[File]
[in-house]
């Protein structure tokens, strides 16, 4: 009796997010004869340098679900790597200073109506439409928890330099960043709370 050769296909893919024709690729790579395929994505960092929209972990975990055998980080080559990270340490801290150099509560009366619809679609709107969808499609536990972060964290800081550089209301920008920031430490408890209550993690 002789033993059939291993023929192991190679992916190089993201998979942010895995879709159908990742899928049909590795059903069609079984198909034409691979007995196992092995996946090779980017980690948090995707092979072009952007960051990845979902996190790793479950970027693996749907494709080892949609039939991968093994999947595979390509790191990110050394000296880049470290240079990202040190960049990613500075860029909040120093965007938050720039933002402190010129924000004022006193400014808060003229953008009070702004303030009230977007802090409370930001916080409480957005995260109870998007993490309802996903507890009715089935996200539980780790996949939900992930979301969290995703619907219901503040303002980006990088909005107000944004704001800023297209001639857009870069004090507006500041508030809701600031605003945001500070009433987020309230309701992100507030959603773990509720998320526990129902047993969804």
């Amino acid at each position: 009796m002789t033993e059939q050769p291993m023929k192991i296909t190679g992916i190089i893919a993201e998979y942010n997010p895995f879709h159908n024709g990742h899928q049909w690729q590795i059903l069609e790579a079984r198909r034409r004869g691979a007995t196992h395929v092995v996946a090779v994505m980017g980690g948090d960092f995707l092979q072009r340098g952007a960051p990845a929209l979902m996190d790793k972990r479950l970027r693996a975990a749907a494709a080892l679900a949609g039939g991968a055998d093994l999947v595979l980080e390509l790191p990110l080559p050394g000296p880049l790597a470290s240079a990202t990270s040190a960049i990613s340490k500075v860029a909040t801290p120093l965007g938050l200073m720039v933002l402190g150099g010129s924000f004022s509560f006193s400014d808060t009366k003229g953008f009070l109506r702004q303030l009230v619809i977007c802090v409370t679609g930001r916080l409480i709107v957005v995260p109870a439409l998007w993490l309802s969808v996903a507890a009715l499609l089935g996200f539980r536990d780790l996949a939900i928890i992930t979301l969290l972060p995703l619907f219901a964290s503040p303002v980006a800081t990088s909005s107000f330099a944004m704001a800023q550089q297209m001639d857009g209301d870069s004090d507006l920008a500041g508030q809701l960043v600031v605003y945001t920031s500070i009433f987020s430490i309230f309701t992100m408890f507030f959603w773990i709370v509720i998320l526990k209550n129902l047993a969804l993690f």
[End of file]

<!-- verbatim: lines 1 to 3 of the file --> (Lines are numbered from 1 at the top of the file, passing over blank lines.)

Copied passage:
[in-house]
């Protein structure tokens, strides 16, 4: 009796997010004869340098679900790597200073109506439409928890330099960043709370 050769296909893919024709690729790579395929994505960092929209972990975990055998980080080559990270340490801290150099509560009366619809679609709107969808499609536990972060964290800081550089209301920008920031430490408890209550993690 002789033993059939291993023929192991190679992916190089993201998979942010895995879709159908990742899928049909590795059903069609079984198909034409691979007995196992092995996946090779980017980690948090995707092979072009952007960051990845979902996190790793479950970027693996749907494709080892949609039939991968093994999947595979390509790191990110050394000296880049470290240079990202040190960049990613500075860029909040120093965007938050720039933002402190010129924000004022006193400014808060003229953008009070702004303030009230977007802090409370930001916080409480957005995260109870998007993490309802996903507890009715089935996200539980780790996949939900992930979301969290995703619907219901503040303002980006990088909005107000944004704001800023297209001639857009870069004090507006500041508030809701600031605003945001500070009433987020309230309701992100507030959603773990509720998320526990129902047993969804």
């Amino acid at each position: 009796m002789t033993e059939q050769p291993m023929k192991i296909t190679g992916i190089i893919a993201e998979y942010n997010p895995f879709h159908n024709g990742h899928q049909w690729q590795i059903l069609e790579a079984r198909r034409r004869g691979a007995t196992h395929v092995v996946a090779v994505m980017g980690g948090d960092f995707l092979q072009r340098g952007a960051p990845a929209l979902m996190d790793k972990r479950l970027r693996a975990a749907a494709a080892l679900a949609g039939g991968a055998d093994l999947v595979l980080e390509l790191p990110l080559p050394g000296p880049l790597a470290s240079a990202t990270s040190a960049i990613s340490k500075v860029a909040t801290p120093l965007g938050l200073m720039v933002l402190g150099g010129s924000f004022s509560f006193s400014d808060t009366k003229g953008f009070l109506r702004q303030l009230v619809i977007c802090v409370t679609g930001r916080l409480i709107v957005v995260p109870a439409l998007w993490l309802s969808v996903a507890a009715l499609l089935g996200f539980r536990d780790l996949a939900i928890i992930t979301l969290l972060p995703l619907f219901a964290s503040p303002v980006a800081t990088s909005s107000f330099a944004m704001a800023q550089q297209m001639d857009g209301d870069s004090d507006l920008a500041g508030q809701l960043v600031v605003y945001t920031s500070i009433f987020s430490i309230f309701t992100m408890f507030f959603w773990i709370v509720i998320l526990k209550n129902l047993a969804l993690f």